Houellebecq is, simply, a satirist. He likes to take what’s happening now and imagine what would happen if it kept on happening. That’s what satirists do. Jonathan Swift saw that the English were treating the Irish as animals; what if they took the next natural step and ate their babies? Orwell, with less humor, imagined what would happen if life in Britain remained, for forty years, at the depressed level of the BBC cafeteria as it was in 1948, and added some Stalinist accessories. Huxley, in “Brave New World,” took the logic of a hedonistic and scientific society to its farthest outcome, a place where pleasure would be all and passion unknown. This kind of satire impresses us most when the imaginative extrapolation intersects an unexpected example—when it suddenly comes close enough to fit. (As when Arnold Schwarzenegger appeared as living proof of Philip K. Dick’s prescience about the merger of American politics and the wilder shores of its entertainments, achieved by people with funny names.)
In the novel that made Houellebecq famous, “Les Particules Élémentaires” (1998), he proposed that a society with an unchecked devotion to economic liberalism and erotic libertinism would come to a daylong oscillation between fucking and finance, where bankers would literally break their backs in the act of having sex for the hundredth time that day. The satire seemed ridiculously heavy-handed and overwrought—and then came Dominique Strauss-Kahn, the head of the International Monetary Fund, who, in the brief time before dining with his daughter and boarding a plane, turned out to have budgeted fifteen minutes for sex (coerced or not) with a total stranger. D.S.K. was a character only Houellebecq could have imagined, and already had.
Gopnik says that “Houellebecq is not merely a satirist but—more unusually—a sincere satirist, genuinely saddened by the absurdities of history and the madnesses of mankind.” He’s not having fun sending up modern France; he’s genuinely made miserable by things (and if you’ve ever seen a photograph of Houellebecq, you have to believe that he is an intensely unhappy man). More Gopnik:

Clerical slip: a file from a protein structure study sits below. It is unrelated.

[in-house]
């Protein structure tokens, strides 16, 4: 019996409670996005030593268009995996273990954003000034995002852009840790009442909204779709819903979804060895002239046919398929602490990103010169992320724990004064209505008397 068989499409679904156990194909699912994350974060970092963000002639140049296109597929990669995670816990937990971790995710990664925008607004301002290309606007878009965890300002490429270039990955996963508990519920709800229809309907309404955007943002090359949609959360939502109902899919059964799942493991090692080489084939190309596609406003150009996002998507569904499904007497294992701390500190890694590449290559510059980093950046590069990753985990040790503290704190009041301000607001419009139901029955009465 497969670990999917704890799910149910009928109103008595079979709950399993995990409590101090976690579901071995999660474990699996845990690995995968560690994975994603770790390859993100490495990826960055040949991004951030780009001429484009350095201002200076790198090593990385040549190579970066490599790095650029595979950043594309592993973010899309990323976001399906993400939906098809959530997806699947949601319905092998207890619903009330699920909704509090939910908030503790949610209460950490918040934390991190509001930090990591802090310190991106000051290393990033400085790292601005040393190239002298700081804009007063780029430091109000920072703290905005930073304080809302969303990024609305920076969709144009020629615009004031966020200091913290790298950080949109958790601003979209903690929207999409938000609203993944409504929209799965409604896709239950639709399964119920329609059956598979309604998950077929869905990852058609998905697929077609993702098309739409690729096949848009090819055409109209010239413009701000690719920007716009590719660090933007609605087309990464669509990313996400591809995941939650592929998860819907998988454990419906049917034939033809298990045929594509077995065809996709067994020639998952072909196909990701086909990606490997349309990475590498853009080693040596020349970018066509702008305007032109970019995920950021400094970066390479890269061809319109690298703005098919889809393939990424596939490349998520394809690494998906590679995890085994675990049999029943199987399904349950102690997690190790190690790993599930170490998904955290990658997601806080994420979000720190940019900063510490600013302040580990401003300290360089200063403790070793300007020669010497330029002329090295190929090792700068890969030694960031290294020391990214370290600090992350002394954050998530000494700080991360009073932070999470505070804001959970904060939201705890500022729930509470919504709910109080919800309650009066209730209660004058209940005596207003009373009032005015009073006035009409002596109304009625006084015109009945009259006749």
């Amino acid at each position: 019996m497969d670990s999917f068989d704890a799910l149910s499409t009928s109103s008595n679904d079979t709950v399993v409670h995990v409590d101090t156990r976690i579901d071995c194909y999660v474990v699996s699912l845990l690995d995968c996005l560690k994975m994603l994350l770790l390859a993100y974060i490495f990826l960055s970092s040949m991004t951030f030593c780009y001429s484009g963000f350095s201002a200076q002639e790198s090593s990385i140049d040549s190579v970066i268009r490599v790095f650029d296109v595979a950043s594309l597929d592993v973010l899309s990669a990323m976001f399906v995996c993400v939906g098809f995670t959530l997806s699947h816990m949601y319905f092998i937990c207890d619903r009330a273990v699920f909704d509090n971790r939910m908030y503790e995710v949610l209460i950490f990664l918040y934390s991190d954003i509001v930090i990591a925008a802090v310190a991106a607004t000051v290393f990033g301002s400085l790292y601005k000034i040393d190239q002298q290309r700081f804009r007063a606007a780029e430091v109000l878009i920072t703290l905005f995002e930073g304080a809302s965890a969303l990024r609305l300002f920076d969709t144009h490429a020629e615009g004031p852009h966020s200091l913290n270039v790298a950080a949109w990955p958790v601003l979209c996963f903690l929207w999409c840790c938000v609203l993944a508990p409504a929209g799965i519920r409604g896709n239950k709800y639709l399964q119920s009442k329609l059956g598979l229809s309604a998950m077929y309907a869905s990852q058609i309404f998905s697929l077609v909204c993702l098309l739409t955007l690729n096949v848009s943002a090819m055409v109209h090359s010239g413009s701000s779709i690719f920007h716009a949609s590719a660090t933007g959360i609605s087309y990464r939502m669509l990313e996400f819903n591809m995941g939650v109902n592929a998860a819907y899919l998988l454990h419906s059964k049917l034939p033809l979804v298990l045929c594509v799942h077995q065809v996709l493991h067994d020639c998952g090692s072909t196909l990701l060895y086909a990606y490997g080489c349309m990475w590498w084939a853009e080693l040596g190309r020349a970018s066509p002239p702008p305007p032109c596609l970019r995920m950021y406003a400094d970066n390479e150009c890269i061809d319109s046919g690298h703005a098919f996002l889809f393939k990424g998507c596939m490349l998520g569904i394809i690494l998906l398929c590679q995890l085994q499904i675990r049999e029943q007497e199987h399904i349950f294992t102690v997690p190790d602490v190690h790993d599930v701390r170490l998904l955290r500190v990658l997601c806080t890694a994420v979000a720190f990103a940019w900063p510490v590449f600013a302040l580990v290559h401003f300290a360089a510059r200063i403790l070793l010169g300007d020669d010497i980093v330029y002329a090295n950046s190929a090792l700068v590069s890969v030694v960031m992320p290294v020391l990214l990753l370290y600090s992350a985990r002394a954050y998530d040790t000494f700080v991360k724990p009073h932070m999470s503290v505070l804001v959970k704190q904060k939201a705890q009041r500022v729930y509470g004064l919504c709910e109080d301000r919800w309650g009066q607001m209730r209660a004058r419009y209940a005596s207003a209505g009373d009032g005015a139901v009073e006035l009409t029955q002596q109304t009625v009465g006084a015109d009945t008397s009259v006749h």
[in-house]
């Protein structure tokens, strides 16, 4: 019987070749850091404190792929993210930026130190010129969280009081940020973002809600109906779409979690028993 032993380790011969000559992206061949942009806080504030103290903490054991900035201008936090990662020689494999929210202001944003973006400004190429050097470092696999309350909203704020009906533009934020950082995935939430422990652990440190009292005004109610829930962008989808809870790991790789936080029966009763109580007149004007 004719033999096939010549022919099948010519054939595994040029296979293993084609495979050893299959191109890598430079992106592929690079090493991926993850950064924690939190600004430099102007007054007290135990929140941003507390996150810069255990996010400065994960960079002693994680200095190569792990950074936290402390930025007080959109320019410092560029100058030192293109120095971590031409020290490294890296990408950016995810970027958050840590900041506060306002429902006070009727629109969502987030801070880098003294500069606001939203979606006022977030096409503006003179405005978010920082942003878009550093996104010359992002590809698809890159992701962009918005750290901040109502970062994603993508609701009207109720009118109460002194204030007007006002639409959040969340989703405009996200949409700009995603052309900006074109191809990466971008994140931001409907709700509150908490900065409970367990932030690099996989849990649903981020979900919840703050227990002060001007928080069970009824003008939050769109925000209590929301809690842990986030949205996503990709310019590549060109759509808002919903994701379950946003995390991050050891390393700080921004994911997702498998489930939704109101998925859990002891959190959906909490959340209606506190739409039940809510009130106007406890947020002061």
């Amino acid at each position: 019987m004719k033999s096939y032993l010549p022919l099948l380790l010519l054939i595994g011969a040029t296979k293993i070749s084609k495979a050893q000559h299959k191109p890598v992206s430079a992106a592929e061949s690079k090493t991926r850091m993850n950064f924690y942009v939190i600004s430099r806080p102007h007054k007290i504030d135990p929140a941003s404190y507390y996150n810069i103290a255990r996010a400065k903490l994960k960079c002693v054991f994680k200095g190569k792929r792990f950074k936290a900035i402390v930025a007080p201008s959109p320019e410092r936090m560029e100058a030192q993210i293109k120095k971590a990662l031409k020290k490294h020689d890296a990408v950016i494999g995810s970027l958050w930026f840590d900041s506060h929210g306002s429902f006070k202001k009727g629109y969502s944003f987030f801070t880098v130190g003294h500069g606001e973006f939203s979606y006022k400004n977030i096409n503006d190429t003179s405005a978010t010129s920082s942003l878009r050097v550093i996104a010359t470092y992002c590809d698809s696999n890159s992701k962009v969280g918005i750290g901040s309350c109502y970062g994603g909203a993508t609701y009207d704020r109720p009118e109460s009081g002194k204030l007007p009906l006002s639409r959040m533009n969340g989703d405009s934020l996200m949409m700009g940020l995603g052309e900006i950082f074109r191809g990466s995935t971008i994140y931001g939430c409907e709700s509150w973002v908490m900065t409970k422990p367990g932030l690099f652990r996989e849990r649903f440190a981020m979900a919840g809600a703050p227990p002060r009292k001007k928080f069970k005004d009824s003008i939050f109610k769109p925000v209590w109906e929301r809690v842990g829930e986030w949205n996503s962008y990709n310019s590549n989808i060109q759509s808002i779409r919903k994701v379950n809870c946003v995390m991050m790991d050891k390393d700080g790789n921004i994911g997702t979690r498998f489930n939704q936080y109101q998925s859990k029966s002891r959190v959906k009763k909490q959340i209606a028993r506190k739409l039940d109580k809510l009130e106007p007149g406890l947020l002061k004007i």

The literary obsessions are important, since it turns out that the principal target of the satire is not French Islam—which is really a bystander that gets, at most, winged—but the spinelessness of the French intellectual class, including the Huysmans-loving narrator. The jokes are all about how quickly the professors find excuses to do what’s asked of them by the Islamic regime, and how often they refer to the literature they study to give them license to do it. The new Islamic administration at the University of Paris allows a professor of Rimbaud studies to carry on, but on the condition that he teach Rimbaud’s conjectured conversion to Islam as an established fact. The professor is happy to do it. Huysmans’s actual conversion to Catholicism makes the narrator contemplate the convenient possibility of crossing over: for all his supposed decadence, Huysmans might have welcomed the new religious regime.
The charge that Houellebecq is Islamophobic seems misplaced. He’s not Islamophobic. He’s Francophobic. The portrait of the Islamic regime is quite fond; he likes the fundamentalists’ suavity and sureness. … All the most eloquent spokesmen in the book are religious-minded and in favor of theocracy. Another collaborationist professor at the Sorbonne—which is soon funded solely by a Saudi prince, with all women veiled—eventually offers to let the narrator achieve his dream of editing the Pléiade edition of Huysmans, in exchange for converting to Islam. The struggle of the twentieth century was between two failed humanisms, the other professor explains—between the “hard” humanism of Communism and the “soft” humanism of liberal capitalism, each in its way “horribly reductive.” Both have failed, and some form of faith must take their place. Without faith, any idea of a French or a European revival is impossible. Why not Islam, whose deity is properly remote—and thus right for a cosmos that science has shown us to be immense—rather than provincially incarnate and local, like the Christian Messiah? The narrator converts.
Here’s the especially interesting bit:
Chesterton and Belloc and their ideas appear in “Submission” as a kind of secondary sound, a Greek chorus. Houellebecq takes very seriously the enterprise, in which Huysmans is also implicated, of rejecting Enlightenment modernity in favor of some kind of mystical-spiritual nation reëstablished on a foundation of faith. There is a passage in “Submission”—by Houellebecq’s own account the key scene in the book—in which the narrator goes south to contemplate the Black Madonna of Rocamadour and has a moment of blissful vision, one that he wishes to sustain but can’t. Islam rushes in to fill the absence. Houellebecq makes the entente of Islam and Catholicism attractive. “My book describes the destruction of the philosophy handed down by the Enlightenment, which no longer makes sense to anyone, or to very few people,” he said in an interview. “Catholicism, by contrast, is doing rather well. I would maintain that an alliance between Catholics and Muslims is possible.”